The EU officials are considering arming themselves with "new powers to penalise" big tech companies too, the Financial Times reported on Sunday. The proposed plan includes "forcing tech giants to break up or sell some of their European operations if their market dominance is deemed to threaten the interests of customers and smaller rivals," the newspaper wrote. The authorities are reportedly going to propose new rules called the Digital Services Act by the end of the year to strengthen social media's responsibilities concerning content. 

Apple has postponed the release of the new iPhone. The potential profits of online sellers, such as Amazon and Alibaba, could be overestimated by the market. There are various reasons behind some concerns linked to  each of the Big Tech companies. Therefore, some potential investors might prefer to see the current market prices as rather initial targets rather than entry points. As a possible result, the U.S. high tech Nasdaq index fell to around the 10,700 area, while the broad market S&P500 index fell to 3,250 level after the European Monday's noon on expectation of a wait-and-see attitude of most of the market participants. Investors may want to firstly see how others start broad investments before investing again themselves.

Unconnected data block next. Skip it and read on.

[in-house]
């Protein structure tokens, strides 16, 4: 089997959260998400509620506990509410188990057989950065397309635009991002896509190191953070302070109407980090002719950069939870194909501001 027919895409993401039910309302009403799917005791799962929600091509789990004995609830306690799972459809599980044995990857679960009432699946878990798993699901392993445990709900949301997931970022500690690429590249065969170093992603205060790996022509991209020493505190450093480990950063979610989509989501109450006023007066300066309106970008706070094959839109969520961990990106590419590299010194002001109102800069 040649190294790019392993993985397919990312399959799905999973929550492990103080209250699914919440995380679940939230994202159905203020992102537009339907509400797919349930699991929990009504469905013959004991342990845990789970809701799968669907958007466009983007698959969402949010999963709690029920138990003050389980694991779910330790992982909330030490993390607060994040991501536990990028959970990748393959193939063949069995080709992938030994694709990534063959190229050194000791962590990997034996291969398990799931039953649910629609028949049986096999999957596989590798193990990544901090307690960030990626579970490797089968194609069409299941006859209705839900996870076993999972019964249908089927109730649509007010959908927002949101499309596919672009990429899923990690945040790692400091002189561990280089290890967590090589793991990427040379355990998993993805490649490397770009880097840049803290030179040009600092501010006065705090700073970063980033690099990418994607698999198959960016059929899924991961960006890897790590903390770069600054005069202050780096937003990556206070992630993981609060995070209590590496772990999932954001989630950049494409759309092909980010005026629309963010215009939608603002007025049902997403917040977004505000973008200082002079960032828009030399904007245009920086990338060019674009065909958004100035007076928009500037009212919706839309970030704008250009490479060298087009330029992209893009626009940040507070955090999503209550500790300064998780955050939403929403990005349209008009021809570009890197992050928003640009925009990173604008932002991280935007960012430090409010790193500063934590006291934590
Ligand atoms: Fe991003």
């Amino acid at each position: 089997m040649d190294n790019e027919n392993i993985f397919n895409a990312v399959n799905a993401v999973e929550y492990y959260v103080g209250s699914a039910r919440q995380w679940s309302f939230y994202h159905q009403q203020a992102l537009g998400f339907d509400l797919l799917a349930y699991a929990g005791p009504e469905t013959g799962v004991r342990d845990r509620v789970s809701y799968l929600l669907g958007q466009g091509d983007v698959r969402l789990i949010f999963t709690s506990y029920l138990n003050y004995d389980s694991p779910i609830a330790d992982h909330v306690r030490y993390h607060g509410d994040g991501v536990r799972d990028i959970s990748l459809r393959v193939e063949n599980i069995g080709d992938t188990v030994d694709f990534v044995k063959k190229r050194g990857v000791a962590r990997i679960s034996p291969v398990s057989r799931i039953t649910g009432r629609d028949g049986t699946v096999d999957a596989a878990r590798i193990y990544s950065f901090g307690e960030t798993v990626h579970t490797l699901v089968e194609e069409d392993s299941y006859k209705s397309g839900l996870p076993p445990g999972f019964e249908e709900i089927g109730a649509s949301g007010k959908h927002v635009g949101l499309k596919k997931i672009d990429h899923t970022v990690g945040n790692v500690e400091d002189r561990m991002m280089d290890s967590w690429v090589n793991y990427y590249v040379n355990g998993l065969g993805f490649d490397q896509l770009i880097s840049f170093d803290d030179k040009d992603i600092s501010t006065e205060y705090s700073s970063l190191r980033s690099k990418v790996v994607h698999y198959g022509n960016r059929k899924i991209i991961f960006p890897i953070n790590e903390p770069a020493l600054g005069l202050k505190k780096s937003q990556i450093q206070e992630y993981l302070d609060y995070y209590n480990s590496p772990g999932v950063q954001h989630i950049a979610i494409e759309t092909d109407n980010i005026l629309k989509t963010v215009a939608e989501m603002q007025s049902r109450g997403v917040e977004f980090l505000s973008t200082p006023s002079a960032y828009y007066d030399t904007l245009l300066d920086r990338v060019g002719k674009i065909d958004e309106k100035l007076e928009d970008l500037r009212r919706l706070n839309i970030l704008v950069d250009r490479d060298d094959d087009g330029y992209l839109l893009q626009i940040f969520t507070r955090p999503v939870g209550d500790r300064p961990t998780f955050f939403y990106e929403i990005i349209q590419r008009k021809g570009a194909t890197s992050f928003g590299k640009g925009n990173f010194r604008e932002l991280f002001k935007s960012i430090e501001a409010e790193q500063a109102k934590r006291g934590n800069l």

Some of the European companies also had their own reasons to doubt and to have lasting expectations. Shares in HSBC, which is still the largest bank in Europe by total assets, fell almost 6% today, showing its lowest level since the Asian crisis of 1998, after media reports that they and other banks, including Barclays and Deutsche Bank were moving large sums of allegedly illicit funds over nearly two decades. So, those accusations should be investigated now by the U.S. Department of Treasury's Financial Crimes Enforcement Network. BuzzFeed and other media articles were based on allegedly leaked suspicious activity reports filed by some other banks and other financial firms, and later the information was shared with the International Consortium of Investigative Journalists (ICIJ). 

In a statement to Reuters on Sunday, HSBC said that "all of the information provided by the ICIJ is historical." The bank said that as of 2012 it had embarked on a "multi-year journey to overhaul its ability to combat financial crime." Standard Chartered, also mentioned in the media investigation, said in a statement it took its "responsibility to fight financial crime extremely seriously and have invested substantially in our compliance programmes". Barclays said it believes it has complied with "all its legal and regulatory obligations, including in relation to U.S. sanctions." 

One way or another, the STOXX European banks index (SX7P) was down almost 5%, and all the major composite stock indexes of European countries have also dropped today to the area of two-month lows. This news agenda may worry the European investment community at least until the publication of data on business activity as traders are expecting updates on business confidence from fresh September Purchasing Managers Indexes (PMI) and the German Ifo institute data, on Wednesday and Thursday.